The report card for each state contains the scores it received when we evaluated it for how well it protects patients against sexually abusive doctors. The overall rating is the average of the score the state received in each category. In states with two medical boards, one for osteopathic physicians and the other for medical doctors, the overall rating is based on an average of each board’s scores.
Click on the boxes below to read how Washington did on each category — and how we calculated the score for the categories.
According to court documents, a woman called Momah, an OB/gyn, to request emergency contraception. Momah gave her birth control pills, had her change into an exam gown, and then did a manual exam. He began massaging her clitoris. Then he pulled down his pants and underwear, got on top of her and raped her.
When she asked what he was doing, he said, “You know you want it.” She told him to stop but he didn’t.
Then he told her to come into the office and left the room. She wiped off his semen and got dressed and went to his office. There, the doctor threatened to reveal her history of narcotic dependence if she reported him to police, and that her child would be taken away from her.
Momah made almost identical threats to another patient after he raped her in 1998.
In that case, he called her into his office and said, “You know you wanted it and I can make you feel good,” then exposed his penis and pushed her head down and forced it into her mouth. Then he told her to go into the operating room and take off her clothes, where he raped her. In addition to saying she would lose her child if she reported him, Momah told her he had written in her patient chart that she was a “drug seeker.”
The state board detailed a long list of offenses – rape, sexual touching, predatory behavior, neglect, incompetence, overprescribing of drugs, unnecessary procedures and phony billing – when it suspended Momah in 2003.
He was convicted in 2005 and sentenced to 20 years in prison.
In a lawsuit filed the same year, eight women said that the state had failed to act on their complaints. The suit alleged the gynecologist had victimized anywhere from 60 to 500 women.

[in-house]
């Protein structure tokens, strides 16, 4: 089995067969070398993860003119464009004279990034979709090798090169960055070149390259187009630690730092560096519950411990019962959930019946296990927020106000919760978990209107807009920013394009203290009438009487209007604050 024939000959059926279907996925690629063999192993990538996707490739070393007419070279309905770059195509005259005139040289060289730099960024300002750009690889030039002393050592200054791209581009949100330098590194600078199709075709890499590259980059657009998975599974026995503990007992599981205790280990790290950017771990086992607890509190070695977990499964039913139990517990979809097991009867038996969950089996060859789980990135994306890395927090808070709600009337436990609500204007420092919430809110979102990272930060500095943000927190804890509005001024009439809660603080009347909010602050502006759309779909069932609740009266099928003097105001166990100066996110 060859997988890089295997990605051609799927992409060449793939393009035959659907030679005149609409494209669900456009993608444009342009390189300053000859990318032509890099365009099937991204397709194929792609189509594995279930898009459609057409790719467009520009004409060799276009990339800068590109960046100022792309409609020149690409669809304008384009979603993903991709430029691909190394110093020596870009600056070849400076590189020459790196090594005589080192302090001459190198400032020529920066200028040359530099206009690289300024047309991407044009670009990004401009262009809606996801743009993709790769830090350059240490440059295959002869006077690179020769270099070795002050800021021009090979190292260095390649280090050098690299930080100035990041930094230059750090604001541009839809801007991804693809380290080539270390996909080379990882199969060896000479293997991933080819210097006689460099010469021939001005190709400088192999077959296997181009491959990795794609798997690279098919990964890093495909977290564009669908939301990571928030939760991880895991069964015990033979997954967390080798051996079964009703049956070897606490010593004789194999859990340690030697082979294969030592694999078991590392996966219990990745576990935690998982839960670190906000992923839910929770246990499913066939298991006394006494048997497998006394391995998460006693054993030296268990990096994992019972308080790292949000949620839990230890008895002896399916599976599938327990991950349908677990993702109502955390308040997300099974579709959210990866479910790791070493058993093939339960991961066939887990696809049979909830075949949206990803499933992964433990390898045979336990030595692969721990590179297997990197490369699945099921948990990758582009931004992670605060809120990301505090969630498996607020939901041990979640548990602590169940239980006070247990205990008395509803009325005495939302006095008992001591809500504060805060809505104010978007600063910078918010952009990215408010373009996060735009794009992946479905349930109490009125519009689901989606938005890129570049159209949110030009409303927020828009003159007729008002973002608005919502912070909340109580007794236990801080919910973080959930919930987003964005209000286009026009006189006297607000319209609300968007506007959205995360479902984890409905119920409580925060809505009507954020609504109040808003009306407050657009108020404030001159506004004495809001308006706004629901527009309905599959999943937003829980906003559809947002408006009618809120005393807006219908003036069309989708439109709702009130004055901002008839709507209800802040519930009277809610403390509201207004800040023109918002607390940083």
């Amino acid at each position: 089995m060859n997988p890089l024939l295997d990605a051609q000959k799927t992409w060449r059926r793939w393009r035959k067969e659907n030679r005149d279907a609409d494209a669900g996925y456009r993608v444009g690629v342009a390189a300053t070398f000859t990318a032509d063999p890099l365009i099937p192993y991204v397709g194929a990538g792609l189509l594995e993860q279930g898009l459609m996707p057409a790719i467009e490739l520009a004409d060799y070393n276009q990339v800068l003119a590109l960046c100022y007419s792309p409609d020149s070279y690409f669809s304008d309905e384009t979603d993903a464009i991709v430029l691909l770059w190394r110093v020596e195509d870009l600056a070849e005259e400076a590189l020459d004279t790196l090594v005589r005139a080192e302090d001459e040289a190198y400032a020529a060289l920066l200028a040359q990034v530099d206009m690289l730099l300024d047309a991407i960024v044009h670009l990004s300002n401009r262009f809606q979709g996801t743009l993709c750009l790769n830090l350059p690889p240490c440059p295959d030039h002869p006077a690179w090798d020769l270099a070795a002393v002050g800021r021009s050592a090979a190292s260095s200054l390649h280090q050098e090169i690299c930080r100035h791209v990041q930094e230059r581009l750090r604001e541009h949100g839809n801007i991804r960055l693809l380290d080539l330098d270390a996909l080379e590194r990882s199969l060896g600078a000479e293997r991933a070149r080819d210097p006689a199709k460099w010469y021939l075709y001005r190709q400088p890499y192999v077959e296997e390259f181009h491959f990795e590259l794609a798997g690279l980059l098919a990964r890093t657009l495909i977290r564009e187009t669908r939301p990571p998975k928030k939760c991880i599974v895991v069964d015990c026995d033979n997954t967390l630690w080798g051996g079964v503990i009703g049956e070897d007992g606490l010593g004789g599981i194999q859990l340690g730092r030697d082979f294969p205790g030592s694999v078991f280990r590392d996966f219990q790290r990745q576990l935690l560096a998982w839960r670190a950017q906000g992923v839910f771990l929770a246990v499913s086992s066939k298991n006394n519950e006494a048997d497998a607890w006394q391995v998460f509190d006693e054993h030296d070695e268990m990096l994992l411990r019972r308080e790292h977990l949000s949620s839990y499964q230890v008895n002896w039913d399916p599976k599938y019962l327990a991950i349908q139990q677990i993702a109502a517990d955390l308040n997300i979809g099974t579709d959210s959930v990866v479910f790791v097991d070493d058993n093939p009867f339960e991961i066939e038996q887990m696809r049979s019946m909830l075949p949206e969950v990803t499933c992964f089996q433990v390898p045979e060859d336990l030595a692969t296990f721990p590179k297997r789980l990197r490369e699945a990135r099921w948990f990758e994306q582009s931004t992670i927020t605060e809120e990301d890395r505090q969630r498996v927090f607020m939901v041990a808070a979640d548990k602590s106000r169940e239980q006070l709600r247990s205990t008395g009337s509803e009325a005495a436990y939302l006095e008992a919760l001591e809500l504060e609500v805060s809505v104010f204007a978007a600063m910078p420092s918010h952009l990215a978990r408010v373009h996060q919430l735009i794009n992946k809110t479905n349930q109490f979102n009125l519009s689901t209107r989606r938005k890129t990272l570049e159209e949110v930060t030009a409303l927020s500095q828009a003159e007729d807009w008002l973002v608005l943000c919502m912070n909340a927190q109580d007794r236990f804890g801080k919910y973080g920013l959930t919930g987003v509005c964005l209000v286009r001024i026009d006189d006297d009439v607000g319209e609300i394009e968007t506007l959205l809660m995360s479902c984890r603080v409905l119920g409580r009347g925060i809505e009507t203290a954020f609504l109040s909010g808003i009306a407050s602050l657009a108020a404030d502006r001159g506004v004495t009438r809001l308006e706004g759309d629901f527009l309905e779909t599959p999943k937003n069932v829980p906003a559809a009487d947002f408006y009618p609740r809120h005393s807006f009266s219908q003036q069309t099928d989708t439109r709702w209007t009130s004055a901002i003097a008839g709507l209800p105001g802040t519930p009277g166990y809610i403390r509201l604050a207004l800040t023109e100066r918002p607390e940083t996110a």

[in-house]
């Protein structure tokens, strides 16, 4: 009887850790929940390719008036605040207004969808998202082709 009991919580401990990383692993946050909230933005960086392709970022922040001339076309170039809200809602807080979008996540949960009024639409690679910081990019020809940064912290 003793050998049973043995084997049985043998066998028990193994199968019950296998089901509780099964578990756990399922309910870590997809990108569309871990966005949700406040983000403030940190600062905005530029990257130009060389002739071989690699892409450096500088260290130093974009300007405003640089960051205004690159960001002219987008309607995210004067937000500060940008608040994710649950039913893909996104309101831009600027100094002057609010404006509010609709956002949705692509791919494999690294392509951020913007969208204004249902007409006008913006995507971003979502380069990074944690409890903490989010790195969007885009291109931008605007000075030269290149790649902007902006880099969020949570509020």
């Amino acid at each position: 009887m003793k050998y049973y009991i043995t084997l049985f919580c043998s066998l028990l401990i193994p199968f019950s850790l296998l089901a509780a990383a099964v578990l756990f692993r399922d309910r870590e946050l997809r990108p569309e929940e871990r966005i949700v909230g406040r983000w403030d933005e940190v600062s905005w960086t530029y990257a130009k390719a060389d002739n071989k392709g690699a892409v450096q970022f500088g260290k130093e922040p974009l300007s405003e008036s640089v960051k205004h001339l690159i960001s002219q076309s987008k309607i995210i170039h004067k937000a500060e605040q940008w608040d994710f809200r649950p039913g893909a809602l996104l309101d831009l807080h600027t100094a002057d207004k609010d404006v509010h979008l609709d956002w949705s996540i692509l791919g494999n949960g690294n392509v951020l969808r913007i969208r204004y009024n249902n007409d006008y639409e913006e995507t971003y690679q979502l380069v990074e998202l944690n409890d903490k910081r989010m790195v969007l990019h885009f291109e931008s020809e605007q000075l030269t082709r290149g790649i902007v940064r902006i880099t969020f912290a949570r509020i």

"He is a rapist, a pervert, a fraud, a liar, a butcher, a drug pusher who scarred a lot of women," the Seattle Post-Intelligencer quoted a former patient as saying during Momah’s sentencing. "It breaks my heart that he hurt his family, [but] not one of those family members were in his office.”
Momah’s license was revoked in 2006.
“Several member of the Commission expressed their admiration of the [doctor’s] conduct throughout this disciplinary process, and the obvious personal progress he made over the years he has been subject to the Prior Order.”
— The Medical Quality Assurance Commission, commenting on a doctor whose license was restricted after he was accused of various acts involving patients, including masturbating while doing a rectal exam of a patient and commenting on men’s genitals and asking them to take part in three-way sex. The board lifted all restrictions in 2002, noting he was serving a primarily geriatric population in various adult care homes and found that work “quite fulfilling.” The doctor was ordered to surrender his license in 2014 after he was caught smoking meth.
The state’s criminal code has special categories of second-degree rape and indecent liberties for violators who are health care providers. If sexual intercourse occurs between a doctor and patient during a treatment session, consultation, interview or exam, the doctor is guilty of rape in the second degree, though the doctor may argue that the patient consented knowing the sexual act was not for treatment. A doctor is guilty of indecent liberties when there is other sexual contact with a patient and it occurs during treatment, consultation, interview or exams.
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